I also was excited to find reference to a Dylan song ... "How many roads must a man walk down?" ... the perfect question to understanding the universe, life, and everything? what is the meaning of it all?
I am still trying to figure out the answer to the question ... why 42??
If we are honest with ourselves, I'm sure that we have all wondered on more than one occasion about the meaning of life, the universe and everything else? This question is what the book Hitchhikers Guide to the Galaxy is centered around. Douglas Adams, author of this classic science fiction comedy had an out-of-this-world imagination and if you aren't put off by the sarcasm and randomness of his story it is actually quite entertaining. Adams, a British writer, was known for nerdy humor, and actually his book started out as a BBC radio show in 1978. Following the book, the story was made into a film in 2005. I will agree with the majority of his fans that the book is definitely better than the movie. Admittedly, I did not follow the “rule” that most serious readers live by “read the book first.” So after viewing the film, I wasn't rushing to read the book. It certainly has some silly, weirdness that personally isn't my cup of tea. And speaking of tea … that is main character, Arthur Dent's favorite beverage … I'm sure it would be much more relaxing than a Pan Galactic Gargle-blaster. Then my friend Karen Moll convinced me to give the story, her all-time favorite, another go and actually read the book which is commonly referred to by its cult following as HG2G, or the Guide.
So before diving into my personal thoughts about the Guide, I will try to sum things up in a nutshell, to bring those unfamiliar with the story up to speed, as speedily as possible. And I will try not to spoil the story, or steal the discovery of its delightful surprises from you if you decide to read it for yourself. Arthur Dent wakes up one morning to find his house about to be bulldozed in order to clear the path for a new through-way. Along comes Ford Prefect, an alien mentor of some sort, who convinces Arthur to hop a ride with the Vogon, who are on their way to destroy Earth. It is highly crucial to bring along a towel; which Ford remembers to tell Arthur as they escape aboard a yellow spaceship (huh? same color as the bulldozer that came to flatten his house). The Guide says a towel “is the most massively useful thing an interstellar hitchhiker can have … you can wrap it around you for warmth … lie on it … use it as a sail on a mini-raft … wet it for use in hand-to-hand combat … wave it as a distress signal in emergencies … and of course use it to dry yourself off, if it still seems to be clean enough.” Ford also explains that the Earth is being destroyed in order to build a new intergalactic bypass. This is where the story takes off with series of madcap adventures, but luckily Arthur has an electronic guidebook, given to him by Ford, with the words “Don't Panic” written on the front. Whoever said losing your planet is the end of the world?
Within this story readers will shake their heads at the comic absurdity of everything, be amazed by scientific discoveries in a fictional galaxy, explore alternate ways of communication, appreciate, or not, alien forms of art and culture … do not let a Vogon read you poetry! And, most surely make comparisons between politics in space and that of the world as we know it. This book is the first in a trilogy of five novels, giving a whole new meaning to the word trilogy. On finally reading the book I can see why Karen enjoys it so much, I found it was certainly an escape from ordinary life, and made me wonder about many things. Mostly about the philosophical meaning of life. When the number 42 is declared the answer to everything, Arthur isn't the only one who is stumped. It seems that while in search of answers, this one in particular, the question is often overlooked. That is when the ultimate question is revealed as “How many roads must a man walk down?”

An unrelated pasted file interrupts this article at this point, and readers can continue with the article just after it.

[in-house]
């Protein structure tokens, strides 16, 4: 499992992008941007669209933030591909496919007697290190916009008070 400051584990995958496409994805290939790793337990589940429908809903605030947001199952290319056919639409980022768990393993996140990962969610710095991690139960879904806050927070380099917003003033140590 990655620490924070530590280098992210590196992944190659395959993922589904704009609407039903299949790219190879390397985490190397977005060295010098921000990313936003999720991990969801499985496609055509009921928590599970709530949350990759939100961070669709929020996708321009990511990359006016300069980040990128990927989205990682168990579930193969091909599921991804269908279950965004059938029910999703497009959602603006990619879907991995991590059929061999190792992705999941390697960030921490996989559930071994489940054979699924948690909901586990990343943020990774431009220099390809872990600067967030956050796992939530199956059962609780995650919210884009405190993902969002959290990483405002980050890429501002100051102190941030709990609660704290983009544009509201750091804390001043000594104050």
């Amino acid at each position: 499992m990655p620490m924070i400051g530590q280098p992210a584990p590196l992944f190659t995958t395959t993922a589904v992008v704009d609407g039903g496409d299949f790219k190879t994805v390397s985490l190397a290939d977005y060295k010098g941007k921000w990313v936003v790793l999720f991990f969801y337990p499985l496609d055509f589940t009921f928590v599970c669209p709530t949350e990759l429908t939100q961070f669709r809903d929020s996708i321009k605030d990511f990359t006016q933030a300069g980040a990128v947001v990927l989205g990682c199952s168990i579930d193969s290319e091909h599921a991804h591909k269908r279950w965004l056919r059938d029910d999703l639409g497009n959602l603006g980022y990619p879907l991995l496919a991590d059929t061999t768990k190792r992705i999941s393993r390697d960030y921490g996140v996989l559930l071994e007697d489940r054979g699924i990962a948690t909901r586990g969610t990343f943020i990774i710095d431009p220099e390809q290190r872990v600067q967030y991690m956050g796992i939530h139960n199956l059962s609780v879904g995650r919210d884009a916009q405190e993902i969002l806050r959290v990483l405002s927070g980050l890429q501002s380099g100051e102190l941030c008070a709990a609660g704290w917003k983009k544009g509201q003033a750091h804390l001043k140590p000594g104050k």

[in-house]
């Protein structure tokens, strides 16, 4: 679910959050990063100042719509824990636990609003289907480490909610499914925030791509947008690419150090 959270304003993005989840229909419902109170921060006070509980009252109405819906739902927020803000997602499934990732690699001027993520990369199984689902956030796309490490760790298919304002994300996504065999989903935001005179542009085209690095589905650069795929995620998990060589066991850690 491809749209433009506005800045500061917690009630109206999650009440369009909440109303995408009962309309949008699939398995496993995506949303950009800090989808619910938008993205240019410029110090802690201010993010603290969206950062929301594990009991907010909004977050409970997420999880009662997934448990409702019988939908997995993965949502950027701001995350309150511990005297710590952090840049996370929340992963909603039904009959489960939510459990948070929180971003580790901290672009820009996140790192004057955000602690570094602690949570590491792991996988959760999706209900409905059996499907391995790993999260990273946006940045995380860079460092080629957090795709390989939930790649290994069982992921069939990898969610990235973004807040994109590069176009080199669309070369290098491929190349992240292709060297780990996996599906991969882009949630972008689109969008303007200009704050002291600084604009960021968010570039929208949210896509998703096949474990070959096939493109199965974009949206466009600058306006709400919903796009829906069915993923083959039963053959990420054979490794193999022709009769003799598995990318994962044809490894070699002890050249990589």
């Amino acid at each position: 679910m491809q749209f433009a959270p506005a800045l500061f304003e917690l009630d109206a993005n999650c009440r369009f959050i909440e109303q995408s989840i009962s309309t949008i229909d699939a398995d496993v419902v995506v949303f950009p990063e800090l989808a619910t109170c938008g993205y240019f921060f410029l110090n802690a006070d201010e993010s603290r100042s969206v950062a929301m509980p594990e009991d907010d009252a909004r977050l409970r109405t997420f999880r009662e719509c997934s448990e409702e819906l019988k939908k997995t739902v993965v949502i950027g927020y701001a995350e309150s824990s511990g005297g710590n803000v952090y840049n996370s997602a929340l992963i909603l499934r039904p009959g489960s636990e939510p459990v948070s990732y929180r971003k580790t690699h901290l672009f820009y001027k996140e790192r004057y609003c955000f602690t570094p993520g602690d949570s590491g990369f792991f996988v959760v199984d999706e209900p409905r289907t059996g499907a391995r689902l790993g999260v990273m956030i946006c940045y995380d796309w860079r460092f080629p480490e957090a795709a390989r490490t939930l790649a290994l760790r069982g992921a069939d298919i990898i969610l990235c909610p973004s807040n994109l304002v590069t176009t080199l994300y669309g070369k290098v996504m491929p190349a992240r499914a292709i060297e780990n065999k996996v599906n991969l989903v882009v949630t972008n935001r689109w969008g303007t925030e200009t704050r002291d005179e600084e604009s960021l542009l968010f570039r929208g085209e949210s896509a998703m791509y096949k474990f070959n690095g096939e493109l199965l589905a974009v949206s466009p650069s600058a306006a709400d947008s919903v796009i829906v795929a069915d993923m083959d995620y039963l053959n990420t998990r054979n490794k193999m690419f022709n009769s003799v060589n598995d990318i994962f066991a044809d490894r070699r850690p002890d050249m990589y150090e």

As a fan of Bob Dylan and his work, I reflected on this iconic question. How many roads, highways, intergalactic bypasses do we travel throughout our lives? Symbolically this could represent different time frames or lessons we undergo along our own individual journeys of human existence. Deep Thought, the giant super computer built by pandimensional beings in this story, confesses that the answer really must take 7.5 million years to be fully realized. But despite the extravagance of this story's comedy, it gave me something to consider. No matter what the answer is our life, our universe, our everything, is really what we make of it day by day, moment by moment. Don't panic, don't be afraid to live, and don't be afraid to travel unknown roads. There is much to discover along the way!
In tribute to Douglas Adams, who sadly died of a heart attack in 2001, his memory is honored every year on May 25, internationally known as Towel Day. Fans of Douglas Adams's work celebrate by conspicuously carrying along a towel all day as a talking point to encourage those who have never read HG2G to go pick up a copy. There are events all over the world from Australia, France, Germany, Israel, Norway, Poland, the UK and USA to name a few locations. Parties with the featured beverage a Pan Galactic Gargle-blaster, bad poetry readings, hitchhiking expeditions (always stop for towel carriers on May 25, they are harmless), and even charity drives to save the dolphins (the Galaxy's second most intelligent lifeform, next to white mice). One event I thought was quite nice was a used towel drive to collect bedding for animal shelters.
Wilkes Library will be celebrating with a NEW (not used) Towel Drive. We are accepting towels of all sorts; bath towels, hand towels, kitchen towels, paper towels, etc . . . for donation to the Wilkes County Catherine H. Barber Memorial Homeless Shelter. Check out the library website for other related Towel Day activities.